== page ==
The study of African American religious history needs no special warrant. The
story is self-authenticating, bearing its own witness to the travail and triumph
of the human spirit. Carter G. Woodson wrote in 1939: "A definitive history of
the Negro Church ... would leave practically no phase of the history of the
Negro in America untouched."! No one has yet attempted a synoptic, not to
mention definitive, history of African American religion. Woodson's pioneer-
History of the Negro Church,
published in 1921, is a celebration of firsts on
the order of a family scrapbook.
At the beginning of his own mammoth
rendition, Sydney Ahlstrom acknowledged that historical surveys of Ameri-
can religion have "virtually closed out" the black religious experience. Ahl-
strom predicted that serious consideration of the religious history of Ameri-
cans of African descent would become "the basic paradigm for a renovation of
church history:'3 In the 1960s historians began to concern themselves with the
factors of race and ethnicity in the makeup of religious America.4 Merely
splicing references to black religion into a main strand that told someone else's
story, however, produced only a rope of sand.
From time to time, scholars
from outside the field of church history suggested alternative perspectives and
methodologies for dealing with the "invisibility" in the standard surveys of the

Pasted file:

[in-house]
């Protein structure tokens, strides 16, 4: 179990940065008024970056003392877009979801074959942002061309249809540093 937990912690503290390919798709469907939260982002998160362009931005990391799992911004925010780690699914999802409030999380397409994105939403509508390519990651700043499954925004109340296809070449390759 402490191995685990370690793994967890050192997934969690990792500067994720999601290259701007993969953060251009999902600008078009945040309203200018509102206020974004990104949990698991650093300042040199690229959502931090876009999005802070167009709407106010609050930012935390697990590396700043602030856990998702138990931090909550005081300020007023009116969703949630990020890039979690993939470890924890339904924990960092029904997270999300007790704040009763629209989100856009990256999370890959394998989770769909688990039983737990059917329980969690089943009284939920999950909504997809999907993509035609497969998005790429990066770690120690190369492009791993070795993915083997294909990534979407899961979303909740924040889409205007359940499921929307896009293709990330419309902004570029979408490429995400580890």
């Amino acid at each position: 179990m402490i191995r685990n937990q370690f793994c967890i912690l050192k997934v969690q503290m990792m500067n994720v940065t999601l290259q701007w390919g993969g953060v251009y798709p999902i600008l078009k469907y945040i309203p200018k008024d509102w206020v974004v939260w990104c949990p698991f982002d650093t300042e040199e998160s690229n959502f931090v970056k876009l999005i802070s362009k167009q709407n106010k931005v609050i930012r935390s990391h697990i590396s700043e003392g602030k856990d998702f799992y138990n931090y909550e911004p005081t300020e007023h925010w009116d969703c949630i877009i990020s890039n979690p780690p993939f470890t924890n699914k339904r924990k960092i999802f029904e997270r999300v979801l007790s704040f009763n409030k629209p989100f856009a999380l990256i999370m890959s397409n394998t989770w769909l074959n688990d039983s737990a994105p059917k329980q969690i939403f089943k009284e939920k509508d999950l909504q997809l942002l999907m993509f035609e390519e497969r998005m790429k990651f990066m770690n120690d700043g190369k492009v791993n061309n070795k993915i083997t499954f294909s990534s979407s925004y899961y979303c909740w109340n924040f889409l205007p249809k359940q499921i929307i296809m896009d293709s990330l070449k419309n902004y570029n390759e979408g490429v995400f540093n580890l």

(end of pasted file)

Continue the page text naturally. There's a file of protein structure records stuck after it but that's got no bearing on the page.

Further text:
religious reality of non-Europeans, though none has gone further than gen-
eral diagnosis of the malady.
1 Carter G. Woodson, "The Negro Church, an All-Comprehending Institution;' Negro His-
tory Bulletin 3, no. 1 (October 1939): 7.
2 Carter G. Woodson, The History of the Negro Church (Washington, D.C.: Associated Pub-
3 Sydney E. Ahlstrom, A Religious History of the American People (New Haven: Yale University
Press, 1972), pp. 12-13.
4 See, for example, Martin E. Marty, "Ethnicity: The Skeleton of Religion in America,"
Church History 41, no. 1 (March 1972): 5-21; and Robert T. Handy, "Negro Christianity
and American Church Historiography," in Reinterpretations in American Church History, ed.
Brauer (Chicago: University of Chicago Press, 1968), pp. 91-112.
5 Roger D. Hatch, "Integrating the Issue of Race into the History of Christianity in America:
An Essay-Review of Sydney E. Ahlstrom," in A Religious History of the American People;
Martin E. Marty, Righteous Empire: The Protestant Experience in America (New York: Dial
Press, 1970); Robert T. Handy, "A Christian America: Protestant Hopes and Historical Real-
ities," Journal of the American Academy of Religion 46, no. 4 (1978): 545-69.
6 See two contributions by Charles H. Long: "Perspectives for a Study of Afro-American
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